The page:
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Troubled Adolescents: Working Therapeutically using a Schema Focused Approach

by Dorothy Ojarikri(more info)

listed in psychology, originally published in issue 217 - October 2014

As a Clinical Psychologist who specializes in working with adolescents who have experienced multiple forms of physical and emotional trauma, I am always excited by therapeutic approaches which are particularly attuned to addressing the psychological problems with which these young people struggle. The young people I work with therapeutically have suffered life-changing and sometimes life-threatening experiences including physical, emotional, sexual abuse and neglect from parents and emotionally significant others, experienced domestic violence, suffered neglect of their physical, emotional and developmental needs as a consequence of their parents or primary caregivers own difficulties with substance abuse, mental health, personality and other problems or have simply been marginalized by their family who have prioritized their personal needs or those of someone close to them above those of the adolescent.

Young people continue to grapple with adolescent issues well beyond their teenage years and adolescence is particularly extended and problematic for those young people who have experienced physical and emotional trauma. Recent neurophysiological research has supported this view demonstrating that brain and hormonal development continues well beyond the teenage years until people reach their mid-twenties.  I work with adolescents in my private practice throughout their twenties and know that it is most appropriate to focus on individual needs rather than age.

Schema Approach

One therapeutic approach I have found particularly helpful in my work with adolescents who have experienced complex psychological trauma is schema focused therapy. Schema focused therapy was developed by the Psychologist Dr Jeffrey Young in the mid-1980s.[1] Schema therapy is a powerful psychotherapeutic model which integrates the most effective aspects of cognitive, behaviour, gestalt and object relations therapy into a dynamic psychotherapeutic model. Young first systematically defined the early maladaptive schemas/beliefs which people typically develop as a consequence of adverse life experiences within their formative years. More recently the schema model has defined the modes or emotional systems which dominate people’s lives as a consequence of past and sometimes current experiences for example, the punitive parent mode in which the adolescent re-enacts in their daily lives their experiences at the hands of a critical parent figure or assumes the angry child mode venting their frustration that their emotional or developmental needs went unmet. The best way to demonstrate the power of schema therapy as a psychotherapeutic model for treating adolescent distress is by sharing a case example of a client whose emotional problems were significantly helped by schema therapy.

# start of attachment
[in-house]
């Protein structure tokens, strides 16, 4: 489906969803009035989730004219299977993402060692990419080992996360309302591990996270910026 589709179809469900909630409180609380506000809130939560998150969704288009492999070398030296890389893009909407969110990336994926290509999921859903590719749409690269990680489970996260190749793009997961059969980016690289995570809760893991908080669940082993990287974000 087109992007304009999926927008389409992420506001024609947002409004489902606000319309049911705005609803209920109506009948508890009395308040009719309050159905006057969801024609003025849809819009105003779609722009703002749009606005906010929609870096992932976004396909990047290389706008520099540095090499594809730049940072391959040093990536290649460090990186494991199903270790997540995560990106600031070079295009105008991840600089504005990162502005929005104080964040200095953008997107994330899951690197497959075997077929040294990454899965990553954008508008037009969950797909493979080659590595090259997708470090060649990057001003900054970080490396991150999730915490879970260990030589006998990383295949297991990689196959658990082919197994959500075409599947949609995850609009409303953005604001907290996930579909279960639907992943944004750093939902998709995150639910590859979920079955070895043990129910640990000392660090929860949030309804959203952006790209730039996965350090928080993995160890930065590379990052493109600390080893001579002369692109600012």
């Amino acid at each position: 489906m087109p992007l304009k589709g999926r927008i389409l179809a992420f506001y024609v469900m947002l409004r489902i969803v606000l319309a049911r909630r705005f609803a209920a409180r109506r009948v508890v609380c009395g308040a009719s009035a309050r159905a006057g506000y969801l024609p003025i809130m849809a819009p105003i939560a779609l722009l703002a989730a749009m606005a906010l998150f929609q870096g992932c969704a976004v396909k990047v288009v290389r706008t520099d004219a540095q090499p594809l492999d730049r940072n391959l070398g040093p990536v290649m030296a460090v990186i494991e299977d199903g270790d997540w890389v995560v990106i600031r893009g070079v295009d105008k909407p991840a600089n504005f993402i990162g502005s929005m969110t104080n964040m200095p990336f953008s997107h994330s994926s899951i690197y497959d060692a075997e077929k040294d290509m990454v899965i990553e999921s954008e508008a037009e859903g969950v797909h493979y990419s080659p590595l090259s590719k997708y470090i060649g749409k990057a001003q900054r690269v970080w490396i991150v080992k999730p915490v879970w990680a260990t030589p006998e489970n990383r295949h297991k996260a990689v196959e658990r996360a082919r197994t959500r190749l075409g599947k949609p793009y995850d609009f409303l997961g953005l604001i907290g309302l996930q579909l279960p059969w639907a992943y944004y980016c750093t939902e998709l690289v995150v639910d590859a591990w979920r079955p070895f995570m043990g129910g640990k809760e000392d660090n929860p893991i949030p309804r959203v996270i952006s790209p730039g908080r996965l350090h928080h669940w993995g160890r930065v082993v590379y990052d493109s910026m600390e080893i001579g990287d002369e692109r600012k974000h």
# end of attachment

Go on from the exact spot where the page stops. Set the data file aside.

Dear Anna*

You contacted me in deep emotional crisis several months having reached an impasse in your life. It was evident during our first telephone consultation how difficult it is for you to seek professional help as all of your life you have had to meet your own emotional needs without support. You were born and raised in China and came to the United Kingdom (UK) two years ago aged 22 to complete a business studies degree at a North West university. You described experiencing difficulties coming to terms psychologically with being diagnosed with the chronic health condition hyperthyroidism a year before we began working together. You also described feeling anxious and depressed particularly about your ability to succeed in your degree course.

It was evident when we began working together using a schema focused approach that your issues are complex. You were obsessive in your approach to academic study working 18 hours every day and prioritized succeeding academically above all other aspects of your life neglecting your physical and emotional health.  You initially regarded your obsession with academic study as a cultural issue commenting “all Chinese students have this problem”. There is some research evidence to support this view with regards to the higher expectations Chinese parents have for their children’s academic achievement, the higher levels of academic excellence and the higher rates of psychosocial distress experienced by Chinese students compared to their Western counterparts.[2, 3]

However, we both recognize that the issues you have struggled with are more complex than cultural expectations and that your parents are more critical and have higher expectations of you than most other parents of Chinese students known to you studying in the UK. You revealed that it was actually your father who chose your degree course because it was advantageous to the family business while your Chinese student peers chose their degree subjects.

You live with your Chinese partner Mark* who assumes responsibility for providing Chinese convenience meals for you both but you were eating only a few sweets or mouthfuls of food each meal when you began therapy with me. You are very underweight as a consequence both of your poor diet and hyperthyroidism. You are 5’9” but weigh only 7 stones at least two stones underweight for a female of your height and have been warned by your GP that you risk being unable to become pregnant. You are aware that you are underweight and were not consciously trying to lose weight or stay slim because of an eating disorder but because you have such high unrelenting standards concerning academic study and achievement that you did not consider eating healthy regular meals as important. Unfortunately when we began therapy you frequently vomited your thyroid medication because you were ingesting tablets on an empty stomach further risking your health.